LAKEWOOD RANCH — After doctors diagnosed Jim Schweiger with prostate cancer in mid-2007, the Summerfield resident and his wife, Rose, knew the months ahead would be more than challenging.
But through it all, Schweiger learned to laugh — quite literally — thanks to an organization now called the Cancer Support Community. The international organization provides counseling, exercise and nutrition classes and other services free of charge to individuals affected by cancer.
“All in all, it’s been a great experience,” said Jim Schweiger, who has benefited from relaxation classes, laugh seminars and other support classes offered by the organization. “For anyone who has cancer, it’s (a great resource). Some people don’t like to talk about it, but they should go there and all of a sudden that will change.”
The Cancer Support Community, formerly known as The Wellness Community, opened its new five-acre campus in the Lakewood Ranch Corporate Park Oct. 11 and held a special ribbon-cutting ceremony Oct. 19.
“It’s creating a much more healthful environment for our participants,” board member Dave Shaver said of the new facility. “We’re trying to help participants participate in their own recovery. Every aspect of this building and campus was designed with this in mind.”
The administrative building, for example, includes a library and Internet café area where participants can relax or connect with resources. And just down the hall, there are three small meeting rooms that can be used for support group meetings or counseling. Each room features a unique color palette intended to foster specific moods.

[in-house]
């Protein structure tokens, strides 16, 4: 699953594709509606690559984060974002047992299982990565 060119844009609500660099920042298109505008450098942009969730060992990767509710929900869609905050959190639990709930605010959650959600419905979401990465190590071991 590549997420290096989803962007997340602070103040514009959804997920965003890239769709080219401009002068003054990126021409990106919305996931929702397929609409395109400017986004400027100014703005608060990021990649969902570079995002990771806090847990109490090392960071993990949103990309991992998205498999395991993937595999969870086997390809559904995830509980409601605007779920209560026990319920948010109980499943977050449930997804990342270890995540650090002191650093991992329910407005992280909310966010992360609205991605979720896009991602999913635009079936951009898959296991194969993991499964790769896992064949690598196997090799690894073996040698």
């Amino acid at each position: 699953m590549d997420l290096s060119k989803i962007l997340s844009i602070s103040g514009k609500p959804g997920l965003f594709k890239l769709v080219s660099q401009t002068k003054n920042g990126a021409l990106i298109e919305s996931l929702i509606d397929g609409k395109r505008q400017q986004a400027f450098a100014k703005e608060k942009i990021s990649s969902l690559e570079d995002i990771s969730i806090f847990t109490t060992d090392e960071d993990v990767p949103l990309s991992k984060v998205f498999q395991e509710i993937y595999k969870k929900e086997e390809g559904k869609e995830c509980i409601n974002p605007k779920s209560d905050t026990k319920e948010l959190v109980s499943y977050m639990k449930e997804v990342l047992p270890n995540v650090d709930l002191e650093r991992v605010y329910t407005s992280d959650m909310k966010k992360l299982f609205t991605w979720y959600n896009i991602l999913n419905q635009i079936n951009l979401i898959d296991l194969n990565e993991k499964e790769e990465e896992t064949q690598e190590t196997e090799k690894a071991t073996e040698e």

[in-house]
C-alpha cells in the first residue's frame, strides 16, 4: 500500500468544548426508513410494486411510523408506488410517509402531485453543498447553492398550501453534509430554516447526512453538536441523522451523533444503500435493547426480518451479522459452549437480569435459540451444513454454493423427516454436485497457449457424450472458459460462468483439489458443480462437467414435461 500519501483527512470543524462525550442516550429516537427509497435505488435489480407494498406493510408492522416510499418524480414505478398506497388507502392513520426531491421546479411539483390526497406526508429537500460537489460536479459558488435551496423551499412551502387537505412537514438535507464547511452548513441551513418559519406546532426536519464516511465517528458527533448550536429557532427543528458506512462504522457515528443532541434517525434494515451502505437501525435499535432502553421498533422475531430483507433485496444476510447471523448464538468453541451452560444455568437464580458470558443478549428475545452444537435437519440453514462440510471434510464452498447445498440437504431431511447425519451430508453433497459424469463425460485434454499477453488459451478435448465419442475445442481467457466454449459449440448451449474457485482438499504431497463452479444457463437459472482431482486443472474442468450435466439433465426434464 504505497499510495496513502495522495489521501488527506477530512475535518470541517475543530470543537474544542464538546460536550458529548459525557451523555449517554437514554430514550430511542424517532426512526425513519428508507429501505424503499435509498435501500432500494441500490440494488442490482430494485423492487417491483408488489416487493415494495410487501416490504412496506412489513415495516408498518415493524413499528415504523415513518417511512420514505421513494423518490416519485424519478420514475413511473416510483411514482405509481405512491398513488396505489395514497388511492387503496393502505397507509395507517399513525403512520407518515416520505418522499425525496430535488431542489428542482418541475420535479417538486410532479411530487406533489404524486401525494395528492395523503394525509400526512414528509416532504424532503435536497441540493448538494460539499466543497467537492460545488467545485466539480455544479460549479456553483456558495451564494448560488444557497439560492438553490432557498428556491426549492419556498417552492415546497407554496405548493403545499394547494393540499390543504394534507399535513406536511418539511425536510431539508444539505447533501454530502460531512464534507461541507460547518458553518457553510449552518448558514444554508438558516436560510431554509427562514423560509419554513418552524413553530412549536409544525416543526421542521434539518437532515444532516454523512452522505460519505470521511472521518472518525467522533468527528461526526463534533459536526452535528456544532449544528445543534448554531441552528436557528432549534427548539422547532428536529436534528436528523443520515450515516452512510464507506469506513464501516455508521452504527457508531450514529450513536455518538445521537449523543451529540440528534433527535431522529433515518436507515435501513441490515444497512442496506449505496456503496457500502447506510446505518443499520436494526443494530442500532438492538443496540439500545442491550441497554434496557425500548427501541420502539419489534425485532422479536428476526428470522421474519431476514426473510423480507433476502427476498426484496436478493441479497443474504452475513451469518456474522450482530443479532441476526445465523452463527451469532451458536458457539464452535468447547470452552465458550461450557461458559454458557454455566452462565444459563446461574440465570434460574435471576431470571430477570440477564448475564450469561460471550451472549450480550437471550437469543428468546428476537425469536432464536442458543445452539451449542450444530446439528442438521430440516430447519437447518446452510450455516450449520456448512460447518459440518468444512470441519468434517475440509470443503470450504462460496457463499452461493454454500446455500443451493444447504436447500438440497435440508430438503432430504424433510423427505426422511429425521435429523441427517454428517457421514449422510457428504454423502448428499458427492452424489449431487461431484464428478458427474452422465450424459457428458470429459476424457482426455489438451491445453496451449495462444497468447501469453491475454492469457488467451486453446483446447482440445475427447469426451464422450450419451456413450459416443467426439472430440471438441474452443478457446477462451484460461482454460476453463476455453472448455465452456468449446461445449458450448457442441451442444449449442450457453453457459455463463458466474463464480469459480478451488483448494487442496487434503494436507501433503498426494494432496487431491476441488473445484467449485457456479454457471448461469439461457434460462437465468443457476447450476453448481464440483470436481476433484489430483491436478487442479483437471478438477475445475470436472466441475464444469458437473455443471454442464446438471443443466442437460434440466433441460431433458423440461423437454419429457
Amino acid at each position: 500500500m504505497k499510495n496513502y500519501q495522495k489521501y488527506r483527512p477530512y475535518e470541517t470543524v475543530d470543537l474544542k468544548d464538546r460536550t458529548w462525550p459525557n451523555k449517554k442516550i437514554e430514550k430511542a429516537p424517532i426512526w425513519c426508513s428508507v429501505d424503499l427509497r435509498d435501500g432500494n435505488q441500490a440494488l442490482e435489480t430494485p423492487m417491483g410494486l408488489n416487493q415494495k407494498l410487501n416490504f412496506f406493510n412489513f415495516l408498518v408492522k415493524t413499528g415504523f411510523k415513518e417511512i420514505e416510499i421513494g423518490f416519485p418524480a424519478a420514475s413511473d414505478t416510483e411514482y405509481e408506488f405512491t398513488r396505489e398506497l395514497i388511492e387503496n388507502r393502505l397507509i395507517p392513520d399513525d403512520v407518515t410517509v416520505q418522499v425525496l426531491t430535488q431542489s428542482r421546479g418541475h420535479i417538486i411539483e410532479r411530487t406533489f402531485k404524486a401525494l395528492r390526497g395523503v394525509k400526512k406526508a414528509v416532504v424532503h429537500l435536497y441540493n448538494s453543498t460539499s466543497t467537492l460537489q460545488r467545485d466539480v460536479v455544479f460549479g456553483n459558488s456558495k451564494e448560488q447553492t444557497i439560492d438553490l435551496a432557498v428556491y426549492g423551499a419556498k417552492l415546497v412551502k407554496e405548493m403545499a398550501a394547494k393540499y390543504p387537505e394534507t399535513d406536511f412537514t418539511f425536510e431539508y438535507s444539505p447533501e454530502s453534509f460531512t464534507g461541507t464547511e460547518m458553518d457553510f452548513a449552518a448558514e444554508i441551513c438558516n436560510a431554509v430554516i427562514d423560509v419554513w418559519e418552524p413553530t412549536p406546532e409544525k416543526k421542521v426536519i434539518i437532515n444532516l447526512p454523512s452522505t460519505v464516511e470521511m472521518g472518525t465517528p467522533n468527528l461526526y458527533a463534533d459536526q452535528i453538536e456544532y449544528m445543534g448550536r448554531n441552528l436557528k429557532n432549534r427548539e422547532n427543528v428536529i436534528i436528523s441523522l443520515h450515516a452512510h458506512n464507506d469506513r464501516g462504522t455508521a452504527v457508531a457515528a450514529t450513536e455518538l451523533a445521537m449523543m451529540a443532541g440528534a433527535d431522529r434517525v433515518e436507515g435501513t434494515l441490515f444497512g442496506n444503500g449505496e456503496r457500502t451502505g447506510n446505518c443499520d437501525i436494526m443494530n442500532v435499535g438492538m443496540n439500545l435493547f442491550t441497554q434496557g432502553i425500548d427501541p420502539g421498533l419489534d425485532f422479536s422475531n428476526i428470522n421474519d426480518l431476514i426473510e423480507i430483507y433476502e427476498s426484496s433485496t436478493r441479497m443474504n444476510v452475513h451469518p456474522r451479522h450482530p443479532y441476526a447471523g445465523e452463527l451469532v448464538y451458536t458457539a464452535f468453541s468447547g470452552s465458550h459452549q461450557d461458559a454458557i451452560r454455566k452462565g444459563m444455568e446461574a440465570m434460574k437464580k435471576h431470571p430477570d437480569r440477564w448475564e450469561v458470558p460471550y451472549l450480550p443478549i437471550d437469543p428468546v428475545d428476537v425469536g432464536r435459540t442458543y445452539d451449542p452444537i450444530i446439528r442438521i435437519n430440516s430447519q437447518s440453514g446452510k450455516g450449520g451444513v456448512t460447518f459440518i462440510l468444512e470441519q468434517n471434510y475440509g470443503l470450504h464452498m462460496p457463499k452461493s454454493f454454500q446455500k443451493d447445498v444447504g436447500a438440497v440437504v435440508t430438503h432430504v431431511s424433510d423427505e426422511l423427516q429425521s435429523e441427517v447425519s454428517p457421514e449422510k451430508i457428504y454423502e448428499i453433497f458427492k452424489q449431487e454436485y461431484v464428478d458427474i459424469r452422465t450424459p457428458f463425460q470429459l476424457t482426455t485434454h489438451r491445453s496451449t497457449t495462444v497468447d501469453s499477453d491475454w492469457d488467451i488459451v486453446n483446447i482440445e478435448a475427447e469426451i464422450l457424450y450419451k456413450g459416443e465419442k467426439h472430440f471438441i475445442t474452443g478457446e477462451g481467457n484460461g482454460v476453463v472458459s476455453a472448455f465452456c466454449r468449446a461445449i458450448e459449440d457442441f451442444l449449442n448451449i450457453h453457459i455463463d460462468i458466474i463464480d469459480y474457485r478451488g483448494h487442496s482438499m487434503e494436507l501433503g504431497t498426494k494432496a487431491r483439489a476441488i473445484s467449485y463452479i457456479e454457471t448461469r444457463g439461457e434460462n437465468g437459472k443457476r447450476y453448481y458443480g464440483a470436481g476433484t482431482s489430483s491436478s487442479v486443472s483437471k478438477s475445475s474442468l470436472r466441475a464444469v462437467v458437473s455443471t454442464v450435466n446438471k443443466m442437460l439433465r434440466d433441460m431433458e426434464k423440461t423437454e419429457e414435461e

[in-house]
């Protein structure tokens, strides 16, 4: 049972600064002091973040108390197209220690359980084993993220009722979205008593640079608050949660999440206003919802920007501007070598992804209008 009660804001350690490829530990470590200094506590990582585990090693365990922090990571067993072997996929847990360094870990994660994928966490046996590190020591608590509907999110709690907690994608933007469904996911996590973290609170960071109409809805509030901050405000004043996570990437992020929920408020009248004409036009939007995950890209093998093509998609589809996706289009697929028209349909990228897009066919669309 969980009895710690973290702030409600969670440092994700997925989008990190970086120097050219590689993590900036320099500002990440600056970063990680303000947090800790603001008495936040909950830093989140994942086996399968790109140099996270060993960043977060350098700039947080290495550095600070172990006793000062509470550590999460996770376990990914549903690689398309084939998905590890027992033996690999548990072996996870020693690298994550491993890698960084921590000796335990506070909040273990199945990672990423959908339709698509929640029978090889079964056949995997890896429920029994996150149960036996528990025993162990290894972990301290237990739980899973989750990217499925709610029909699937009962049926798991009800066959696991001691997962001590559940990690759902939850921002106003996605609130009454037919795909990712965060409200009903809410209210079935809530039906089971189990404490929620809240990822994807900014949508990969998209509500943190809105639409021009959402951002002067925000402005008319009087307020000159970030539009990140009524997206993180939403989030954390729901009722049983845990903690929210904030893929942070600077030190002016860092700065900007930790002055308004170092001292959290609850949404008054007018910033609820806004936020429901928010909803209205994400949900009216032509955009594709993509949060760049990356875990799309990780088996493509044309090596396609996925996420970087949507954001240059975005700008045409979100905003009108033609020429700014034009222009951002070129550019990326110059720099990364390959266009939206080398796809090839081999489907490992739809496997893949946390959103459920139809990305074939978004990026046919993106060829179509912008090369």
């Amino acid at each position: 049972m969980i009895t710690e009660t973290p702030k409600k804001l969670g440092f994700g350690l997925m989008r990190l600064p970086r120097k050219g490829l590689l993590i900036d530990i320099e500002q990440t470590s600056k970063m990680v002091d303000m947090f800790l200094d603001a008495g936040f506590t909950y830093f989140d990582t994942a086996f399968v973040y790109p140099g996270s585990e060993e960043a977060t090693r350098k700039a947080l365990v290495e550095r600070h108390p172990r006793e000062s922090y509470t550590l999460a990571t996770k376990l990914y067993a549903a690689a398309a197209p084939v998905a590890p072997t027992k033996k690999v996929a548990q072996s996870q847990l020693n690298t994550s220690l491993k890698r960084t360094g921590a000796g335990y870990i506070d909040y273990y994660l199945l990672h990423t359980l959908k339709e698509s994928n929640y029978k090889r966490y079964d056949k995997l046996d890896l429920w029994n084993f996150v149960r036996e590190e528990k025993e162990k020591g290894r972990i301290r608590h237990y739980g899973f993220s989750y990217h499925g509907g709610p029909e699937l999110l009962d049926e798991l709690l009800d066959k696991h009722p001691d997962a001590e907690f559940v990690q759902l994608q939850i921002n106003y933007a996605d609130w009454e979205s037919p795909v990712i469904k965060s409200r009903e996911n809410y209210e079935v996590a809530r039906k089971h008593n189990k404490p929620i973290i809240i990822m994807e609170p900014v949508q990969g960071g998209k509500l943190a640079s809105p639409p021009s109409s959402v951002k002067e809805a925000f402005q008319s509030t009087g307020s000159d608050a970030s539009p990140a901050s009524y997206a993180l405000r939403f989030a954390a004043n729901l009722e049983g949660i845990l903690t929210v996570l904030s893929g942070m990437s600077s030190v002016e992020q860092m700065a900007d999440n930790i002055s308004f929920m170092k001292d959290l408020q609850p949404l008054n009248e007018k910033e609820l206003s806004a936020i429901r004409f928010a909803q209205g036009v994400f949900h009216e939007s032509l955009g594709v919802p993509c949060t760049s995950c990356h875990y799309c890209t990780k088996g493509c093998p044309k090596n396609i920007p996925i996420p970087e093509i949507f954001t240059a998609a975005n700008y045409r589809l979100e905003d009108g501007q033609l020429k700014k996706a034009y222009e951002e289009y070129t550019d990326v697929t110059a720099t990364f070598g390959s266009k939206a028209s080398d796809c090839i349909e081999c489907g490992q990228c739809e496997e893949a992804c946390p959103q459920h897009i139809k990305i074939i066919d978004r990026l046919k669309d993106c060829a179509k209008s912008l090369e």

A no-touch hydration system allows participants to get a drink of water without having to worry about germs that could be harmful because of their already compromised immune systems.
“Environment is a big deal here,” CEO Carl Ritter said. “They really have not missed a beat.”
An outside walkway to the adjacent building, called the program pavilion, features the “Bridge of Hope” as well as a display of running water, plants and smooth river stones. The pavilion will serve as the primary home to the Cancer Support Community’s programs, including knitting and exercise classes, relaxation training and more.
The building features an expressive arts studio for children, a full commercial kitchen for cooking and nutrition classes and the “mind-body studio,” a large room that can accommodate up to 150 people for a luncheon or be used for yoga or other classes. Participants even can enjoy tai chi on a special lawn behind the building.
Ritter said the Cancer Support Community hopes to expand its services at the new location, as well. While the organization served about 2,000 participants annually at its former 4,500-square-foot Clark Road campus, which was located in a commercial shopping plaza, the Lakewood Ranch facility can accommodate up to about 10,000 participants annually.
With five acres of land, 2.2 acres of healing gardens and the building, the facility cost just more than $6 million to design and build and is three times the size of its former location. The organization still is working to raise the last $1 million for the project.
Contact Pam Eubanks at firstname.lastname@example.org.
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